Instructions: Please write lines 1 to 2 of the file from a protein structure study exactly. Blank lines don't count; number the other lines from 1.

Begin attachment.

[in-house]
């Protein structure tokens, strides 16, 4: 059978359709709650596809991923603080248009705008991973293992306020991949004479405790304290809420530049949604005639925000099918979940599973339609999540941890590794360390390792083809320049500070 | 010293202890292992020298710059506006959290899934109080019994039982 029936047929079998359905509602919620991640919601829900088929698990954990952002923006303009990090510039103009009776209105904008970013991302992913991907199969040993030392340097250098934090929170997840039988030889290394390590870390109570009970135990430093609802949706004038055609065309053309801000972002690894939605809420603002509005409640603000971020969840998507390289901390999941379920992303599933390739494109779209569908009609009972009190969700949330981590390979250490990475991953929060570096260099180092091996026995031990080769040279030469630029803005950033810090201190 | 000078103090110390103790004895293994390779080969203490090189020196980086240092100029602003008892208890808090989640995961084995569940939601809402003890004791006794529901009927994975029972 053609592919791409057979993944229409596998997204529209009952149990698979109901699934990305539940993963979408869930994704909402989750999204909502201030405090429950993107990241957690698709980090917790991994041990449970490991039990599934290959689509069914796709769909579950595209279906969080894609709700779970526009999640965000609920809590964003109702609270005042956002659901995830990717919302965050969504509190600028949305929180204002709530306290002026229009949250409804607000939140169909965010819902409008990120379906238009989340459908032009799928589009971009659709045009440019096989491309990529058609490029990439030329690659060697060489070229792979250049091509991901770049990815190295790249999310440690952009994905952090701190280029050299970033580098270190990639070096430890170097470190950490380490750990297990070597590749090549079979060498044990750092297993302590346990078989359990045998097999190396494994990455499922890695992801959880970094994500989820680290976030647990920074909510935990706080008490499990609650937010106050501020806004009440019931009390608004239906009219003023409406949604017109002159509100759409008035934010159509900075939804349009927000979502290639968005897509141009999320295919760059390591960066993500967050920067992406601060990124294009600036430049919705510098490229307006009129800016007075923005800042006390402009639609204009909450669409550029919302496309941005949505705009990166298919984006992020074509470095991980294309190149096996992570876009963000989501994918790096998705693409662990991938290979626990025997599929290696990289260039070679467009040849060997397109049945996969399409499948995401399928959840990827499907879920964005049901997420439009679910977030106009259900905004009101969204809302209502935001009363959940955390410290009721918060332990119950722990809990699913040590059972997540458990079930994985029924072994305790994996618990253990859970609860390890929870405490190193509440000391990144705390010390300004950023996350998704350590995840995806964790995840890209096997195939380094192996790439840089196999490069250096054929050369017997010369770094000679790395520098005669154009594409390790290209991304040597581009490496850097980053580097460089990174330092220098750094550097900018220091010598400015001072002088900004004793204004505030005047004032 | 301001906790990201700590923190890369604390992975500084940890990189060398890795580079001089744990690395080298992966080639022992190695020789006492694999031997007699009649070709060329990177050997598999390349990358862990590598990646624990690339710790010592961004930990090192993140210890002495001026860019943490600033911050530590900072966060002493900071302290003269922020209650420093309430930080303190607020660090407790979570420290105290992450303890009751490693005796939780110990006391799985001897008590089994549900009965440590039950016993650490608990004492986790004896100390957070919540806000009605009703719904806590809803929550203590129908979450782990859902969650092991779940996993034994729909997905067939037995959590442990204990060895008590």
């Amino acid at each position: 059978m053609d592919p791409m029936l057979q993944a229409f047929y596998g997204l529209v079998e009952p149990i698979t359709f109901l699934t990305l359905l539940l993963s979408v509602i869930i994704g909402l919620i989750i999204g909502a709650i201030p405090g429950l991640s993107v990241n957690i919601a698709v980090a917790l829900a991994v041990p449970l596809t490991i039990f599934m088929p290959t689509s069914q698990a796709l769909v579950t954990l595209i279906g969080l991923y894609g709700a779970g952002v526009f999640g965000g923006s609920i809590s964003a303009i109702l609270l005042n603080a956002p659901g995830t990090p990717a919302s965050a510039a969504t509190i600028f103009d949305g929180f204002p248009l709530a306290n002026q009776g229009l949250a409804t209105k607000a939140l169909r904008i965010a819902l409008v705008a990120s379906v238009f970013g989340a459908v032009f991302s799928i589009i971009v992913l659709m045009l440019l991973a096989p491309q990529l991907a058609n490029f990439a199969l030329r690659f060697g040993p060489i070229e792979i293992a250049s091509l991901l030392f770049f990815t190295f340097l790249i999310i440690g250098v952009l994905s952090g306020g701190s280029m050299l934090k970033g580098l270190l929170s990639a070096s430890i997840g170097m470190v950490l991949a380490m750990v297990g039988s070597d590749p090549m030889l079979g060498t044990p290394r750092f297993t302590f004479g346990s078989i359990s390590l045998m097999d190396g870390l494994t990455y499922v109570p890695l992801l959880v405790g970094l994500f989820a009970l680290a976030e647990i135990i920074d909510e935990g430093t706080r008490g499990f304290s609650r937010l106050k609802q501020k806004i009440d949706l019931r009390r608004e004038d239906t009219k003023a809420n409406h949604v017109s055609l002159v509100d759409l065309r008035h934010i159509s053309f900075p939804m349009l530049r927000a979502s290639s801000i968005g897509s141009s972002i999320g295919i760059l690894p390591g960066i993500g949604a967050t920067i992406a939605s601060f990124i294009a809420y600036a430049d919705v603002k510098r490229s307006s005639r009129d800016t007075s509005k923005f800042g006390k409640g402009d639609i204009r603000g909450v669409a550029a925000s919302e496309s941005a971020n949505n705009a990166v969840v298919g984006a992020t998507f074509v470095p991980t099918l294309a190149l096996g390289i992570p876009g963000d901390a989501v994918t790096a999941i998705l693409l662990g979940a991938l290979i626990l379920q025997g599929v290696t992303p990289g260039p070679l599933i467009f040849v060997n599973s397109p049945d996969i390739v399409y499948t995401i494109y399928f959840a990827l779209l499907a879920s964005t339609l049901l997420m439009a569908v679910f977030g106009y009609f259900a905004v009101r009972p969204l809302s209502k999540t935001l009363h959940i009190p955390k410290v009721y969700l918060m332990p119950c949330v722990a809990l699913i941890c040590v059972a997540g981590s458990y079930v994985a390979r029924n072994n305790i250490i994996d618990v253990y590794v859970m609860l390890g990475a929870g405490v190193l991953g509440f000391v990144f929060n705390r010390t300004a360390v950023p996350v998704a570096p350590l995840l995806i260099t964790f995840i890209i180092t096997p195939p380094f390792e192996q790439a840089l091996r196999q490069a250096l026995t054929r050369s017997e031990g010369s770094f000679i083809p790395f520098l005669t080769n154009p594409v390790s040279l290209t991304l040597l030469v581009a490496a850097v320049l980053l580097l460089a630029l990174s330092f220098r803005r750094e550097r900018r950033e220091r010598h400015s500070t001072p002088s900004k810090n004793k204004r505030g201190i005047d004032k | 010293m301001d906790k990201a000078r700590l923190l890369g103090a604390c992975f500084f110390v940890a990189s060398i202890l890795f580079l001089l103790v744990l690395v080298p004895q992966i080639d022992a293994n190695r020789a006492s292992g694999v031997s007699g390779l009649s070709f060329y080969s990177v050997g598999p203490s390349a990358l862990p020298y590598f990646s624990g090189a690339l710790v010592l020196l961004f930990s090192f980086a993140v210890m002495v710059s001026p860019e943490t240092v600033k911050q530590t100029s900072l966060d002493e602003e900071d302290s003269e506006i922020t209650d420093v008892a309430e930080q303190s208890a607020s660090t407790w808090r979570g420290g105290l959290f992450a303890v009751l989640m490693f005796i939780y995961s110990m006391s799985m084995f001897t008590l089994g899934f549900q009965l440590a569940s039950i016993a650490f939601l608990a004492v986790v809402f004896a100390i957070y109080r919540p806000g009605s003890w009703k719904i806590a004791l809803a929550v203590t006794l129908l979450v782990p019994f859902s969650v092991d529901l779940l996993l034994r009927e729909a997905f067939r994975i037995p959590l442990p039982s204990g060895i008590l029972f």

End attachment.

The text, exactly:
[in-house]
């Protein structure tokens, strides 16, 4: 059978359709709650596809991923603080248009705008991973293992306020991949004479405790304290809420530049949604005639925000099918979940599973339609999540941890590794360390390792083809320049500070 | 010293202890292992020298710059506006959290899934109080019994039982 029936047929079998359905509602919620991640919601829900088929698990954990952002923006303009990090510039103009009776209105904008970013991302992913991907199969040993030392340097250098934090929170997840039988030889290394390590870390109570009970135990430093609802949706004038055609065309053309801000972002690894939605809420603002509005409640603000971020969840998507390289901390999941379920992303599933390739494109779209569908009609009972009190969700949330981590390979250490990475991953929060570096260099180092091996026995031990080769040279030469630029803005950033810090201190 | 000078103090110390103790004895293994390779080969203490090189020196980086240092100029602003008892208890808090989640995961084995569940939601809402003890004791006794529901009927994975029972 053609592919791409057979993944229409596998997204529209009952149990698979109901699934990305539940993963979408869930994704909402989750999204909502201030405090429950993107990241957690698709980090917790991994041990449970490991039990599934290959689509069914796709769909579950595209279906969080894609709700779970526009999640965000609920809590964003109702609270005042956002659901995830990717919302965050969504509190600028949305929180204002709530306290002026229009949250409804607000939140169909965010819902409008990120379906238009989340459908032009799928589009971009659709045009440019096989491309990529058609490029990439030329690659060697060489070229792979250049091509991901770049990815190295790249999310440690952009994905952090701190280029050299970033580098270190990639070096430890170097470190950490380490750990297990070597590749090549079979060498044990750092297993302590346990078989359990045998097999190396494994990455499922890695992801959880970094994500989820680290976030647990920074909510935990706080008490499990609650937010106050501020806004009440019931009390608004239906009219003023409406949604017109002159509100759409008035934010159509900075939804349009927000979502290639968005897509141009999320295919760059390591960066993500967050920067992406601060990124294009600036430049919705510098490229307006009129800016007075923005800042006390402009639609204009909450669409550029919302496309941005949505705009990166298919984006992020074509470095991980294309190149096996992570876009963000989501994918790096998705693409662990991938290979626990025997599929290696990289260039070679467009040849060997397109049945996969399409499948995401399928959840990827499907879920964005049901997420439009679910977030106009259900905004009101969204809302209502935001009363959940955390410290009721918060332990119950722990809990699913040590059972997540458990079930994985029924072994305790994996618990253990859970609860390890929870405490190193509440000391990144705390010390300004950023996350998704350590995840995806964790995840890209096997195939380094192996790439840089196999490069250096054929050369017997010369770094000679790395520098005669154009594409390790290209991304040597581009490496850097980053580097460089990174330092220098750094550097900018220091010598400015001072002088900004004793204004505030005047004032 | 301001906790990201700590923190890369604390992975500084940890990189060398890795580079001089744990690395080298992966080639022992190695020789006492694999031997007699009649070709060329990177050997598999390349990358862990590598990646624990690339710790010592961004930990090192993140210890002495001026860019943490600033911050530590900072966060002493900071302290003269922020209650420093309430930080303190607020660090407790979570420290105290992450303890009751490693005796939780110990006391799985001897008590089994549900009965440590039950016993650490608990004492986790004896100390957070919540806000009605009703719904806590809803929550203590129908979450782990859902969650092991779940996993034994729909997905067939037995959590442990204990060895008590």